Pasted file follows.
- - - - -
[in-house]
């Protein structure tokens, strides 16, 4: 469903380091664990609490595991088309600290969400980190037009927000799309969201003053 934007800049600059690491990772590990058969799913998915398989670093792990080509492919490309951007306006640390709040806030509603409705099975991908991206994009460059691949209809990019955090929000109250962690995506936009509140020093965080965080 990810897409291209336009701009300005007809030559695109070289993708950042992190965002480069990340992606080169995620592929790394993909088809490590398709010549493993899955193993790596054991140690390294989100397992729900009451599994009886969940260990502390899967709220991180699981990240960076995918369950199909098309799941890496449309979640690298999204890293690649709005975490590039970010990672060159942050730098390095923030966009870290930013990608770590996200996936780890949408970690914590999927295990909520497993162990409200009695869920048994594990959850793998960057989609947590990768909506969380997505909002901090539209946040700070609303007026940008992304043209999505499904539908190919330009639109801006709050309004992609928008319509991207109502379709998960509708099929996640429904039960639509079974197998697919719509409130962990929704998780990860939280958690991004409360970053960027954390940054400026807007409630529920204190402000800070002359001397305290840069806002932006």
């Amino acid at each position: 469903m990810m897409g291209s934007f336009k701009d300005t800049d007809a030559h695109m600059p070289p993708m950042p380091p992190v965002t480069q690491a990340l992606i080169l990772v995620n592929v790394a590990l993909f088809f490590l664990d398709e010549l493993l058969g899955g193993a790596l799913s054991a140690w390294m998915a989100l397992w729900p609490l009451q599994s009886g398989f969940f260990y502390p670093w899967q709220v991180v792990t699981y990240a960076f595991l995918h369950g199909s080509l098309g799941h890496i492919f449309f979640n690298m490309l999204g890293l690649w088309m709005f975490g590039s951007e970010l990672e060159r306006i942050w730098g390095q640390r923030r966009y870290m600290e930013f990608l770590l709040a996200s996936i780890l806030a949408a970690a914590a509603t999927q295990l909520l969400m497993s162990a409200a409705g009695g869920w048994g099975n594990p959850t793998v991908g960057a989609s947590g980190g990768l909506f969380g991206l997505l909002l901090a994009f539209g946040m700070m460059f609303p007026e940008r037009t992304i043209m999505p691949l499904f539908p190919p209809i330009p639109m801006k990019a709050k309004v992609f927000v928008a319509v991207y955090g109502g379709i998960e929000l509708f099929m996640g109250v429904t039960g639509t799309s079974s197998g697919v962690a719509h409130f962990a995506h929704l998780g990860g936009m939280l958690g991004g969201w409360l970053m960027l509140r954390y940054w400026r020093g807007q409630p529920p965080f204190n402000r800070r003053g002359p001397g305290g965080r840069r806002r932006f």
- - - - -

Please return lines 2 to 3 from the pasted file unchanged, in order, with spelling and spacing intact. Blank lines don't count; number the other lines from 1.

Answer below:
């Protein structure tokens, strides 16, 4: 469903380091664990609490595991088309600290969400980190037009927000799309969201003053 934007800049600059690491990772590990058969799913998915398989670093792990080509492919490309951007306006640390709040806030509603409705099975991908991206994009460059691949209809990019955090929000109250962690995506936009509140020093965080965080 990810897409291209336009701009300005007809030559695109070289993708950042992190965002480069990340992606080169995620592929790394993909088809490590398709010549493993899955193993790596054991140690390294989100397992729900009451599994009886969940260990502390899967709220991180699981990240960076995918369950199909098309799941890496449309979640690298999204890293690649709005975490590039970010990672060159942050730098390095923030966009870290930013990608770590996200996936780890949408970690914590999927295990909520497993162990409200009695869920048994594990959850793998960057989609947590990768909506969380997505909002901090539209946040700070609303007026940008992304043209999505499904539908190919330009639109801006709050309004992609928008319509991207109502379709998960509708099929996640429904039960639509079974197998697919719509409130962990929704998780990860939280958690991004409360970053960027954390940054400026807007409630529920204190402000800070002359001397305290840069806002932006």
């Amino acid at each position: 469903m990810m897409g291209s934007f336009k701009d300005t800049d007809a030559h695109m600059p070289p993708m950042p380091p992190v965002t480069q690491a990340l992606i080169l990772v995620n592929v790394a590990l993909f088809f490590l664990d398709e010549l493993l058969g899955g193993a790596l799913s054991a140690w390294m998915a989100l397992w729900p609490l009451q599994s009886g398989f969940f260990y502390p670093w899967q709220v991180v792990t699981y990240a960076f595991l995918h369950g199909s080509l098309g799941h890496i492919f449309f979640n690298m490309l999204g890293l690649w088309m709005f975490g590039s951007e970010l990672e060159r306006i942050w730098g390095q640390r923030r966009y870290m600290e930013f990608l770590l709040a996200s996936i780890l806030a949408a970690a914590a509603t999927q295990l909520l969400m497993s162990a409200a409705g009695g869920w048994g099975n594990p959850t793998v991908g960057a989609s947590g980190g990768l909506f969380g991206l997505l909002l901090a994009f539209g946040m700070m460059f609303p007026e940008r037009t992304i043209m999505p691949l499904f539908p190919p209809i330009p639109m801006k990019a709050k309004v992609f927000v928008a319509v991207y955090g109502g379709i998960e929000l509708f099929m996640g109250v429904t039960g639509t799309s079974s197998g697919v962690a719509h409130f962990a995506h929704l998780g990860g936009m939280l958690g991004g969201w409360l970053m960027l509140r954390y940054w400026r020093g807007q409630p529920p965080f204190n402000r800070r003053g002359p001397g305290g965080r840069r806002r932006f």